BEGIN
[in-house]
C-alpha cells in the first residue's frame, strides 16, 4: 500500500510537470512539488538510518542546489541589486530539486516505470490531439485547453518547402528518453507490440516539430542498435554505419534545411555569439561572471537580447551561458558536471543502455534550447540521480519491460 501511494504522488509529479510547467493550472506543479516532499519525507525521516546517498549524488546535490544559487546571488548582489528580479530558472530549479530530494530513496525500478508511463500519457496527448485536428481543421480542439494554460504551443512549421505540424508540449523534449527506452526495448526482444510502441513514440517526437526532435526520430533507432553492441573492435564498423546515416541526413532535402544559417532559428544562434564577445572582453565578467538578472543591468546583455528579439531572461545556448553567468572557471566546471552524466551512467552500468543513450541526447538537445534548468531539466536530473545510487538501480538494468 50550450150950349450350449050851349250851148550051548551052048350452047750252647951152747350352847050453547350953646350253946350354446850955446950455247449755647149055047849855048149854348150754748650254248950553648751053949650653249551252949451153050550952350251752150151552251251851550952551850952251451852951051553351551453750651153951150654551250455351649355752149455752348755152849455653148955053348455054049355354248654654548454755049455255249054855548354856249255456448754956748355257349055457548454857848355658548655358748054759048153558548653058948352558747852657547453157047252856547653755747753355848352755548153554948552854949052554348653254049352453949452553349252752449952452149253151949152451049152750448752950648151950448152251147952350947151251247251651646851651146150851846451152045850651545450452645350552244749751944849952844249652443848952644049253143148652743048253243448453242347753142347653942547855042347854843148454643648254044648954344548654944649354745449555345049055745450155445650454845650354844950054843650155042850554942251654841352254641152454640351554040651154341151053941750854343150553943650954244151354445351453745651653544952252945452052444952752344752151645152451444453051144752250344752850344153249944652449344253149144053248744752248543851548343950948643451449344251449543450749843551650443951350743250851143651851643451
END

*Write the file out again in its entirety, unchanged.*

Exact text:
[in-house]
C-alpha cells in the first residue's frame, strides 16, 4: 500500500510537470512539488538510518542546489541589486530539486516505470490531439485547453518547402528518453507490440516539430542498435554505419534545411555569439561572471537580447551561458558536471543502455534550447540521480519491460 501511494504522488509529479510547467493550472506543479516532499519525507525521516546517498549524488546535490544559487546571488548582489528580479530558472530549479530530494530513496525500478508511463500519457496527448485536428481543421480542439494554460504551443512549421505540424508540449523534449527506452526495448526482444510502441513514440517526437526532435526520430533507432553492441573492435564498423546515416541526413532535402544559417532559428544562434564577445572582453565578467538578472543591468546583455528579439531572461545556448553567468572557471566546471552524466551512467552500468543513450541526447538537445534548468531539466536530473545510487538501480538494468 50550450150950349450350449050851349250851148550051548551052048350452047750252647951152747350352847050453547350953646350253946350354446850955446950455247449755647149055047849855048149854348150754748650254248950553648751053949650653249551252949451153050550952350251752150151552251251851550952551850952251451852951051553351551453750651153951150654551250455351649355752149455752348755152849455653148955053348455054049355354248654654548454755049455255249054855548354856249255456448754956748355257349055457548454857848355658548655358748054759048153558548653058948352558747852657547453157047252856547653755747753355848352755548153554948552854949052554348653254049352453949452553349252752449952452149253151949152451049152750448752950648151950448152251147952350947151251247251651646851651146150851846451152045850651545450452645350552244749751944849952844249652443848952644049253143148652743048253243448453242347753142347653942547855042347854843148454643648254044648954344548654944649354745449555345049055745450155445650454845650354844950054843650155042850554942251654841352254641152454640351554040651154341151053941750854343150553943650954244151354445351453745651653544952252945452052444952752344752151645152451444453051144752250344752850344153249944652449344253149144053248744752248543851548343950948643451449344251449543450749843551650443951350743250851143651851643451